Antiracism Resources: Documenting Today’s Social Justice Movements

Wed, 10/14/2020 - 10:29

The recent deaths of George Floyd, Breonna Taylor, and others have sparked protests that are among the most sustained social justice movements in American history. Many collecting institutions are interested in documenting these demands for racial equity and justice and their impact on our country, state, and local communities. However, undertaking projects to document these and other social justice movements is not simply a matter of collection development. Effective documentation requires recognizing your organization’s history, privileges, and place in social and cultural power structures.

Approaches to collecting historical materials of social justice movements range from more traditional documentation strategies to emerging practices for social media archiving. Regardless of which approach or mixture of approaches you employ, it is imperative that this work is done in allyship with those who are being documented. As Jarrett Drake eloquently argues in the Medium collection of various writers called "On Archivy," collecting institutions too often ignore their own complicity in supporting patriarchy and white supremacy, and fail to center the lives of those who they seek to document in the historical record.

For organizations interested in directly documenting protest actions, WITNESS has produced comprehensive guides to filming protests and interviewing activists involved in social action and change. It is important to consider the physical and legal risks before undertaking a documentation project, because actively documenting protests may involve a level of risk that you or your organization is not comfortable with.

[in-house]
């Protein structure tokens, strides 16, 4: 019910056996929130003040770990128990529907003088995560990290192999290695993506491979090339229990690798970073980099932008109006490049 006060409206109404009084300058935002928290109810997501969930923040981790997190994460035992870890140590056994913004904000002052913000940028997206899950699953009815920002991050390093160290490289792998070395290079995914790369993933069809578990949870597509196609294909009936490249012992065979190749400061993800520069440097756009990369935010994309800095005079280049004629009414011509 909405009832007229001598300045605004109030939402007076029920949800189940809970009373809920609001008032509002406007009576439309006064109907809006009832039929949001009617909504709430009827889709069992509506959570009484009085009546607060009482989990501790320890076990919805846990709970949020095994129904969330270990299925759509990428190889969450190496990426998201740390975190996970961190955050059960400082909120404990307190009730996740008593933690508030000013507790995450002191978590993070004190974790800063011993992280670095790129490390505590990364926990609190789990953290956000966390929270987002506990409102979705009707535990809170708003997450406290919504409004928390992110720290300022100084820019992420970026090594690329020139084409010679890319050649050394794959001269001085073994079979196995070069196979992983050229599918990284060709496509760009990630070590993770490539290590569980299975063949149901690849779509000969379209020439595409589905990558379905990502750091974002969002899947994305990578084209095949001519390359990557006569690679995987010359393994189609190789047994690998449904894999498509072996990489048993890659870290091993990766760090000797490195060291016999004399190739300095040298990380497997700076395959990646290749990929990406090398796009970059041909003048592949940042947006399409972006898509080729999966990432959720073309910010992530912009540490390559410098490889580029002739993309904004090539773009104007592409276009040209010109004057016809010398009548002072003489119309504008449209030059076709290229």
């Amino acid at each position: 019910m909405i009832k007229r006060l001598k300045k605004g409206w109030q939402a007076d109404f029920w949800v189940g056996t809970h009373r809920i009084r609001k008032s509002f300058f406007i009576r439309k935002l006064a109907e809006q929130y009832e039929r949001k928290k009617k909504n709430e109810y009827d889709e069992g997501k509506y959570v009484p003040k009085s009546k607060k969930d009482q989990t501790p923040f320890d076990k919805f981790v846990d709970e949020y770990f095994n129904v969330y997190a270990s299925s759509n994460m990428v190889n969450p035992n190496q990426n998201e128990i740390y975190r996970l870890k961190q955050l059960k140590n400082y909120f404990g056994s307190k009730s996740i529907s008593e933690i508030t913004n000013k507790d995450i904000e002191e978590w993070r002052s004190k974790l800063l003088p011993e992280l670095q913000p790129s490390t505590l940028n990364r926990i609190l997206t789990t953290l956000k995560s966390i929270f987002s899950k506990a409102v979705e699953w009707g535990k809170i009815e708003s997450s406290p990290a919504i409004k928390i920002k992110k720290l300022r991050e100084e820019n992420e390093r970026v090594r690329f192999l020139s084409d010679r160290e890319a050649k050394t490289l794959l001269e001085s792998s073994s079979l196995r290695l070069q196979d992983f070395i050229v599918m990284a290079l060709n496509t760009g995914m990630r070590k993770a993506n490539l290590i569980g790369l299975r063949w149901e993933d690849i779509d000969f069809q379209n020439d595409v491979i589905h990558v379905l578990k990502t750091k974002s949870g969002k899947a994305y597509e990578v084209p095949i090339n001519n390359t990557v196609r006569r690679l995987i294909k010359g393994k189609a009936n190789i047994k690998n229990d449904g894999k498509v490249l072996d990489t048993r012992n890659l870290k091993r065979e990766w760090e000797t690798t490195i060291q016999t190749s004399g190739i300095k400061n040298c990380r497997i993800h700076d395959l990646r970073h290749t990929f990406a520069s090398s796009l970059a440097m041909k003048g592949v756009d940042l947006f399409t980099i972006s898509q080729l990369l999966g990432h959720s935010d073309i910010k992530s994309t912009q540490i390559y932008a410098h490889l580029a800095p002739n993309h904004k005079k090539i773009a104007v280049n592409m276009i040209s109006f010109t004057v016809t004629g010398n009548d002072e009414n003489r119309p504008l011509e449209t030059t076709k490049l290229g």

Because much of our lives, including efforts to correct racial inequalities, involve the internet and social media, your collecting organization may want to implement new digital projects to document change in your community. The Institute of Museum and Library Services (IMLS) in partnership with the Internet Archive has developed a curriculum for creating community web archives that could be used to document how one’s own local community is responding to demands for racial equity and justice.

Social media plays an important role in organizing and documenting the Black Lives Matter protests. Documenting the Now has developed a suite of resources to support organizations in ethically documenting social media activity. In addition, there are several open source tools designed to harvest social media, and the North Carolina State University Archives provides a guide describing many of them. Furthermore, most social media platforms allow users to download and save portions of the data associated with their own accounts.

For long-term projects documenting social justice movements like Black Lives Matter, the New York State Archives developed A Manual for Documentation Planning in New York State. The manual provides a phased approach to systematically documenting topics and events in New York history.  Through the Documentary Heritage Program, the State Archives also provides grant funding to projects using this and other methodologies to document social justice and reform.

If you are interested in discussing your approach to documenting the changes brought about by the Black Lives Matter movement, please comment below, email or connect with us on the DHPSNY Facebook page or DHPSNY Community Facebook Group.

This is post six of a biweekly blog series on sharing information, promoting resources, encouraging discussion, and amplifying the voices of Black, Indigenous, and People of Color (BIPOC) doing antiracism work in archives, museums, history sites, and library special collections. DHPSNY is committed to supporting the diverse network of collecting institutions that safeguard and ensure access to historical records and library research materials across New York State. To learn more, visit our first blog post in the series. 


Image: Detail, Activists’ Guide to Archiving Video, WITNESS

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